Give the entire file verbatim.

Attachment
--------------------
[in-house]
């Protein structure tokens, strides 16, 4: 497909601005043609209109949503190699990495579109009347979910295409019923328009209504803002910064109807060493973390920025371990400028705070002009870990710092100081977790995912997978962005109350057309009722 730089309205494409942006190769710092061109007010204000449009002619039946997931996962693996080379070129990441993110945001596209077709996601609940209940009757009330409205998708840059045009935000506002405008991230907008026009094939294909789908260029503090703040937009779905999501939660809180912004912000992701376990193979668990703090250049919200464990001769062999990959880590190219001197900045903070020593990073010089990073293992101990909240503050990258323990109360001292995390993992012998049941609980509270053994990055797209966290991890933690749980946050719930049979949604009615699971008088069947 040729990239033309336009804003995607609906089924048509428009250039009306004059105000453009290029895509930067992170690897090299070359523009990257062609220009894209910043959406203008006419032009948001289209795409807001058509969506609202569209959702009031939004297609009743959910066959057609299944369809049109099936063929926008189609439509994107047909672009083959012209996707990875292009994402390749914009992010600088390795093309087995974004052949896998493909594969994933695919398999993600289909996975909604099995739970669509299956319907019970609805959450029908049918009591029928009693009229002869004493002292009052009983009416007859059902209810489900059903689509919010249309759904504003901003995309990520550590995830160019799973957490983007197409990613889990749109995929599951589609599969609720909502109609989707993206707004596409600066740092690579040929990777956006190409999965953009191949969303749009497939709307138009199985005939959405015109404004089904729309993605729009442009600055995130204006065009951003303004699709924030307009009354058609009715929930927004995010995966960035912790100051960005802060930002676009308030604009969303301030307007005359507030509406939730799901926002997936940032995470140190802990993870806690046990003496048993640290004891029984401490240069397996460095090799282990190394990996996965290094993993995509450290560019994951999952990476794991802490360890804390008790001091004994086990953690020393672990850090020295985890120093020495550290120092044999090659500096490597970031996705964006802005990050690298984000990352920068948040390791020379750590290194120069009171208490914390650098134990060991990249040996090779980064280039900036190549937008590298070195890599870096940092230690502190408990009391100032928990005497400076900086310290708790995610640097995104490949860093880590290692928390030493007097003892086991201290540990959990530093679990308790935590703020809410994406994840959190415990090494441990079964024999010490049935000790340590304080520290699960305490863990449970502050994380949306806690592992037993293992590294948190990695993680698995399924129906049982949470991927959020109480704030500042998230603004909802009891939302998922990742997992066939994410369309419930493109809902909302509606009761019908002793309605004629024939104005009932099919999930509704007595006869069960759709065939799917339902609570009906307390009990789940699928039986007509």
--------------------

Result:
[in-house]
């Protein structure tokens, strides 16, 4: 497909601005043609209109949503190699990495579109009347979910295409019923328009209504803002910064109807060493973390920025371990400028705070002009870990710092100081977790995912997978962005109350057309009722 730089309205494409942006190769710092061109007010204000449009002619039946997931996962693996080379070129990441993110945001596209077709996601609940209940009757009330409205998708840059045009935000506002405008991230907008026009094939294909789908260029503090703040937009779905999501939660809180912004912000992701376990193979668990703090250049919200464990001769062999990959880590190219001197900045903070020593990073010089990073293992101990909240503050990258323990109360001292995390993992012998049941609980509270053994990055797209966290991890933690749980946050719930049979949604009615699971008088069947 040729990239033309336009804003995607609906089924048509428009250039009306004059105000453009290029895509930067992170690897090299070359523009990257062609220009894209910043959406203008006419032009948001289209795409807001058509969506609202569209959702009031939004297609009743959910066959057609299944369809049109099936063929926008189609439509994107047909672009083959012209996707990875292009994402390749914009992010600088390795093309087995974004052949896998493909594969994933695919398999993600289909996975909604099995739970669509299956319907019970609805959450029908049918009591029928009693009229002869004493002292009052009983009416007859059902209810489900059903689509919010249309759904504003901003995309990520550590995830160019799973957490983007197409990613889990749109995929599951589609599969609720909502109609989707993206707004596409600066740092690579040929990777956006190409999965953009191949969303749009497939709307138009199985005939959405015109404004089904729309993605729009442009600055995130204006065009951003303004699709924030307009009354058609009715929930927004995010995966960035912790100051960005802060930002676009308030604009969303301030307007005359507030509406939730799901926002997936940032995470140190802990993870806690046990003496048993640290004891029984401490240069397996460095090799282990190394990996996965290094993993995509450290560019994951999952990476794991802490360890804390008790001091004994086990953690020393672990850090020295985890120093020495550290120092044999090659500096490597970031996705964006802005990050690298984000990352920068948040390791020379750590290194120069009171208490914390650098134990060991990249040996090779980064280039900036190549937008590298070195890599870096940092230690502190408990009391100032928990005497400076900086310290708790995610640097995104490949860093880590290692928390030493007097003892086991201290540990959990530093679990308790935590703020809410994406994840959190415990090494441990079964024999010490049935000790340590304080520290699960305490863990449970502050994380949306806690592992037993293992590294948190990695993680698995399924129906049982949470991927959020109480704030500042998230603004909802009891939302998922990742997992066939994410369309419930493109809902909302509606009761019908002793309605004629024939104005009932099919999930509704007595006869069960759709065939799917339902609570009906307390009990789940699928039986007509």